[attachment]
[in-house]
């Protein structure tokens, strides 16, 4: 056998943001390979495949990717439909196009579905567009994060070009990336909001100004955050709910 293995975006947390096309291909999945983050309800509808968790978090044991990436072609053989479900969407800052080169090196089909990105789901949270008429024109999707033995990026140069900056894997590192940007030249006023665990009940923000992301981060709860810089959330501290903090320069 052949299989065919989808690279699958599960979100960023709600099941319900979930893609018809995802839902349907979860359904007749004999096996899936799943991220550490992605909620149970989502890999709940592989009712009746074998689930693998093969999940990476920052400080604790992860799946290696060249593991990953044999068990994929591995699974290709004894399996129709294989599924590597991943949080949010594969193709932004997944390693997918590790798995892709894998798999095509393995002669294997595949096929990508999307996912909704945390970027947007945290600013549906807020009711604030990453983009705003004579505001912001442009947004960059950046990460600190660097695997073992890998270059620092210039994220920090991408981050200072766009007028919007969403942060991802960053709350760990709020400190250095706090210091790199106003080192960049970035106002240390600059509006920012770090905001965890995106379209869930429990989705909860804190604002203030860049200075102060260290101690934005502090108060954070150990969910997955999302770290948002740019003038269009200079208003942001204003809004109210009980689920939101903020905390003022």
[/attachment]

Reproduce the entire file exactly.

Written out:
[in-house]
């Protein structure tokens, strides 16, 4: 056998943001390979495949990717439909196009579905567009994060070009990336909001100004955050709910 293995975006947390096309291909999945983050309800509808968790978090044991990436072609053989479900969407800052080169090196089909990105789901949270008429024109999707033995990026140069900056894997590192940007030249006023665990009940923000992301981060709860810089959330501290903090320069 052949299989065919989808690279699958599960979100960023709600099941319900979930893609018809995802839902349907979860359904007749004999096996899936799943991220550490992605909620149970989502890999709940592989009712009746074998689930693998093969999940990476920052400080604790992860799946290696060249593991990953044999068990994929591995699974290709004894399996129709294989599924590597991943949080949010594969193709932004997944390693997918590790798995892709894998798999095509393995002669294997595949096929990508999307996912909704945390970027947007945290600013549906807020009711604030990453983009705003004579505001912001442009947004960059950046990460600190660097695997073992890998270059620092210039994220920090991408981050200072766009007028919007969403942060991802960053709350760990709020400190250095706090210091790199106003080192960049970035106002240390600059509006920012770090905001965890995106379209869930429990989705909860804190604002203030860049200075102060260290101690934005502090108060954070150990969910997955999302770290948002740019003038269009200079208003942001204003809004109210009980689920939101903020905390003022």